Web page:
Sunday, October 21, 2012

Grammatically Speaking

by Donna K. Weaver

Apostrophes show a contraction or possession.

Example (Wikipedia):
Kingsley Amis, on being challenged to produce a sentence whose meaning depended on a possessive apostrophe, came up with:
Those things over there are my husband's. (Those things over there belong to my husband.)
Those things over there are my husbands'. (Those things over there belong to several husbands of mine.)
Those things over there are my husbands. (I'm married to those men over there.)
Wow. This lady's been busy. Forget Polygamy. Go for Polyandry. O_o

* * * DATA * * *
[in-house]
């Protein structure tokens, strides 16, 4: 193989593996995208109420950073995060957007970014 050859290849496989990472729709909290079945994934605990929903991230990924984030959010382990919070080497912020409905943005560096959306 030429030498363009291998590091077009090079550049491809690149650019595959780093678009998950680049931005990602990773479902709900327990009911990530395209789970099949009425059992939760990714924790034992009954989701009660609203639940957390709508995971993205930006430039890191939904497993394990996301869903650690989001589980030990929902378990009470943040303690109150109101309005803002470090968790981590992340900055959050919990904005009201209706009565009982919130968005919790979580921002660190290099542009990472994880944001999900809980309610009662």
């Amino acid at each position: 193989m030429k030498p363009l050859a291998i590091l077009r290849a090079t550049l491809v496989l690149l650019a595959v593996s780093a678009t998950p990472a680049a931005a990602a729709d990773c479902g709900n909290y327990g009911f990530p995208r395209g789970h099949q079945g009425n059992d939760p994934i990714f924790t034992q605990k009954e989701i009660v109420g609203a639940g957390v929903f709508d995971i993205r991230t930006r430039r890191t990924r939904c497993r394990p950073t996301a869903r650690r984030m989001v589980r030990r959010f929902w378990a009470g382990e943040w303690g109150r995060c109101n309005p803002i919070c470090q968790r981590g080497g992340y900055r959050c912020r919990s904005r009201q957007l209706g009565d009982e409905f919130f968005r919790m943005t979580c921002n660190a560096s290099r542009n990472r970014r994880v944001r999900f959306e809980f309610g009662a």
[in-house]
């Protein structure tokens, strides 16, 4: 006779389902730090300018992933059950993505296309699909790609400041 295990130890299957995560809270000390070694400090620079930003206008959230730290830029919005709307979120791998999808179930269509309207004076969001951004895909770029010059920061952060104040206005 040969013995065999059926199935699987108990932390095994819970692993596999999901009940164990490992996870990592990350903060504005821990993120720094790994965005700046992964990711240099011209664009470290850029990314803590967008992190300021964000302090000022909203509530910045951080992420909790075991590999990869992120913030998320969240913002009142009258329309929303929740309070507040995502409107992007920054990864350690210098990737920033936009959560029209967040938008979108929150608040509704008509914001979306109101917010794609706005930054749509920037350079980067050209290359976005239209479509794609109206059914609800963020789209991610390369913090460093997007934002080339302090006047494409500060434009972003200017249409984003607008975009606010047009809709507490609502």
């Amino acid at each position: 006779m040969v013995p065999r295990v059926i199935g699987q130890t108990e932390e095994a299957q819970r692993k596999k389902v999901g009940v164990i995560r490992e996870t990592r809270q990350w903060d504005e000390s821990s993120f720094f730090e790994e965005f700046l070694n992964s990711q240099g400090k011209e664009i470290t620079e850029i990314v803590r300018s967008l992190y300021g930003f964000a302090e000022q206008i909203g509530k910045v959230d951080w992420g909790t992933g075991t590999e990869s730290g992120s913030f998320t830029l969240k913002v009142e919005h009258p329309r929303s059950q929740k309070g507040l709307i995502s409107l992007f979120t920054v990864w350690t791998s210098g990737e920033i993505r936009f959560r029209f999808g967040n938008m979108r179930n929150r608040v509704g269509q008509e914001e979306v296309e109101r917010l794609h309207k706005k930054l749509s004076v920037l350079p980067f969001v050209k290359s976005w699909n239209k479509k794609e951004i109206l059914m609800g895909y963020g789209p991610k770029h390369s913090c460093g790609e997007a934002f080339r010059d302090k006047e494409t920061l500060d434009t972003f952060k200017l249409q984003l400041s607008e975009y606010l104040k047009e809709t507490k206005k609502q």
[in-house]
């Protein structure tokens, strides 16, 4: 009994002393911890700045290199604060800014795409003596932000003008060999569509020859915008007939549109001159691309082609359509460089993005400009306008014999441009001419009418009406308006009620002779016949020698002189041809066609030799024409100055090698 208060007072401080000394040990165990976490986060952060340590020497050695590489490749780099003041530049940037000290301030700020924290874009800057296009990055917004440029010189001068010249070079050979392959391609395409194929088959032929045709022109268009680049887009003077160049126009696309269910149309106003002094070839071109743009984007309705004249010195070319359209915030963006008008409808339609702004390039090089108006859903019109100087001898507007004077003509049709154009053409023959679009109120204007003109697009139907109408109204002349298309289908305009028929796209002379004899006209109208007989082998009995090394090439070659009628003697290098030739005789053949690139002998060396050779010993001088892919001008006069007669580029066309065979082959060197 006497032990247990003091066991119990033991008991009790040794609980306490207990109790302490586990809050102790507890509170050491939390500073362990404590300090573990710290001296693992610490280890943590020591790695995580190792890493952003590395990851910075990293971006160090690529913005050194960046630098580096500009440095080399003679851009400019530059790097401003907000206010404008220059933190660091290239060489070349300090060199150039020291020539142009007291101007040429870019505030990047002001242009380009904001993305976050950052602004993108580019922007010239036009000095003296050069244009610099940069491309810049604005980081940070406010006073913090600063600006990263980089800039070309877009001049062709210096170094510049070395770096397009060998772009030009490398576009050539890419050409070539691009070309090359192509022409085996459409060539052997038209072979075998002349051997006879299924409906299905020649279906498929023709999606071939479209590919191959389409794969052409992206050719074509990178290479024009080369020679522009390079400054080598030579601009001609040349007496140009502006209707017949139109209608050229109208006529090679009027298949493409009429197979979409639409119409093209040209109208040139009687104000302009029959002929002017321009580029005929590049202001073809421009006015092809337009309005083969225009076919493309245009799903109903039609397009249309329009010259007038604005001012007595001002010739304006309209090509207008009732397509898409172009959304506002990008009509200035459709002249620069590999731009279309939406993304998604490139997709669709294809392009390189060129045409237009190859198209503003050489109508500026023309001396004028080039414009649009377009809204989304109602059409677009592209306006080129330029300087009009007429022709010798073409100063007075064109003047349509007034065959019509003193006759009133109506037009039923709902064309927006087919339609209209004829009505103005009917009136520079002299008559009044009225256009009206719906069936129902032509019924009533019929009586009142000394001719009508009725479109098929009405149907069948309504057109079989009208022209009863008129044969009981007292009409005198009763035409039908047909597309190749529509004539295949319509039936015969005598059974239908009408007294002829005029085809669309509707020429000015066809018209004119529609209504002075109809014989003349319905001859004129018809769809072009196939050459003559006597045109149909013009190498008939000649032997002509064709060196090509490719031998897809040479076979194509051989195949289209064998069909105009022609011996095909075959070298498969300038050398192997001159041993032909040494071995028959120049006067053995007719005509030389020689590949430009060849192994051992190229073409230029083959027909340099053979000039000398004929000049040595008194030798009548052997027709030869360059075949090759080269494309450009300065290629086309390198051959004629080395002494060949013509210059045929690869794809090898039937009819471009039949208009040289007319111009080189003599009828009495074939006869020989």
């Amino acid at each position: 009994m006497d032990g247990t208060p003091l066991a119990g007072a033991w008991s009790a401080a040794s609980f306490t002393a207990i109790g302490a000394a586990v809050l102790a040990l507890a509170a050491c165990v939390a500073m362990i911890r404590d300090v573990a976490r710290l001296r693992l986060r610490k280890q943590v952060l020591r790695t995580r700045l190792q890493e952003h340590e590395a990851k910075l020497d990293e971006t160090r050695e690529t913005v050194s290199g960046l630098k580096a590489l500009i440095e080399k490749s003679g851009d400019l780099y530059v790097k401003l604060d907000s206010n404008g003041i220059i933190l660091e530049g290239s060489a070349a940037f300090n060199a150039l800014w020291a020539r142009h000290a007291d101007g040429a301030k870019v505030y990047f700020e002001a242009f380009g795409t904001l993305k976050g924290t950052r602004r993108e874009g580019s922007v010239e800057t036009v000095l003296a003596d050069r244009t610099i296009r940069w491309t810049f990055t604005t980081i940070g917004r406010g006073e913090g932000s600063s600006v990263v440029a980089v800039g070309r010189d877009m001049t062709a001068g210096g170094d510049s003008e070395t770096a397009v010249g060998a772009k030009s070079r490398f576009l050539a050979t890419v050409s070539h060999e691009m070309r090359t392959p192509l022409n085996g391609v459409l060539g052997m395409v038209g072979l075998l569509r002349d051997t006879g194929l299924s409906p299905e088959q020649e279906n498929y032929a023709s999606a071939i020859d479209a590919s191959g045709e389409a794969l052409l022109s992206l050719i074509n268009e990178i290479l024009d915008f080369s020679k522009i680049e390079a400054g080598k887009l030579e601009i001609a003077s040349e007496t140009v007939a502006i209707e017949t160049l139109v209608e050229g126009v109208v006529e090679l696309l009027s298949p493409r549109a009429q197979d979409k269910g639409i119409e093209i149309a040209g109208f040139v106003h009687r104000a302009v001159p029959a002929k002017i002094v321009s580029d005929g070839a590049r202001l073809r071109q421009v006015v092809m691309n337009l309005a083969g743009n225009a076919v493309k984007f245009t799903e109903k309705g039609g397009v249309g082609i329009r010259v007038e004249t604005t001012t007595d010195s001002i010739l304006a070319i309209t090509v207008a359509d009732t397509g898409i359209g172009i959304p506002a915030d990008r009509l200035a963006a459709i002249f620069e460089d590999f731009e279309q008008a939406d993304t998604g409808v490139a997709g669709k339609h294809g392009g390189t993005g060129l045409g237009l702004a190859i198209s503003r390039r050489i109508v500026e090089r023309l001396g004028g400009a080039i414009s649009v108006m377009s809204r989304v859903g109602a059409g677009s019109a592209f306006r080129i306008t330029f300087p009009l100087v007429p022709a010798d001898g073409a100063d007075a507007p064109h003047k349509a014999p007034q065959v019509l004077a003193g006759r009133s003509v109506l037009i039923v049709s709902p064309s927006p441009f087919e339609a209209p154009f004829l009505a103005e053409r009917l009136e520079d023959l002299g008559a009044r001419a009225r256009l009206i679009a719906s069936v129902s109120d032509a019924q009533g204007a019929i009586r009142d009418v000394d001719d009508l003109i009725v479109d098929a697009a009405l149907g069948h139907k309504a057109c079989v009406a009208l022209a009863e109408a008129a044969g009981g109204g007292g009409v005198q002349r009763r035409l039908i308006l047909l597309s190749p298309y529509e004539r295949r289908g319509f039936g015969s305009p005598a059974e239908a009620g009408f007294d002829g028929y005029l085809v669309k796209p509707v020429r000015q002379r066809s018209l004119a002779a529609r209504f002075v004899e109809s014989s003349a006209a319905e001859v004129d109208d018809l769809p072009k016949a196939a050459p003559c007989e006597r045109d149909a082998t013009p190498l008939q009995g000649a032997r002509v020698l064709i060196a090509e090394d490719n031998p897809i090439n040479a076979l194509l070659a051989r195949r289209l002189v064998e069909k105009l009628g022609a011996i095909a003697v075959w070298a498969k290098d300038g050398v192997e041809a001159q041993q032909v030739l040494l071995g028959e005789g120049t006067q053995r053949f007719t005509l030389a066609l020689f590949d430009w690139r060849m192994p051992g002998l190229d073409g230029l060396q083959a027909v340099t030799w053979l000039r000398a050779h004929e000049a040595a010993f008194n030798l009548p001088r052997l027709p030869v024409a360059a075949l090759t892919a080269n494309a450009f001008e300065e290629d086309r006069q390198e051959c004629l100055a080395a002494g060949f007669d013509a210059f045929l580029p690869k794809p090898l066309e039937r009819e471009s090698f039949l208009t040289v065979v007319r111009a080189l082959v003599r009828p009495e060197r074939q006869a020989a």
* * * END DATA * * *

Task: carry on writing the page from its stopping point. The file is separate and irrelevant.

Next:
She learned her ABCs.
the 1990s not the 1990's
the '90s or the mid-'70s not the '90's or the mid-'70’s
She learned her times tables for 6s and 7s.

Exception: Use apostrophes with capital letters and numbers
when the meaning would be unclear otherwise.
Please dot your i's.
You don't mean “is.”

Do your tricky fingers ever slip an apostrophe where you KNOW it doesn't belong?

1 comment:

kelly miller said...

How about counting by 1's? Ones? The number is in the 1's place.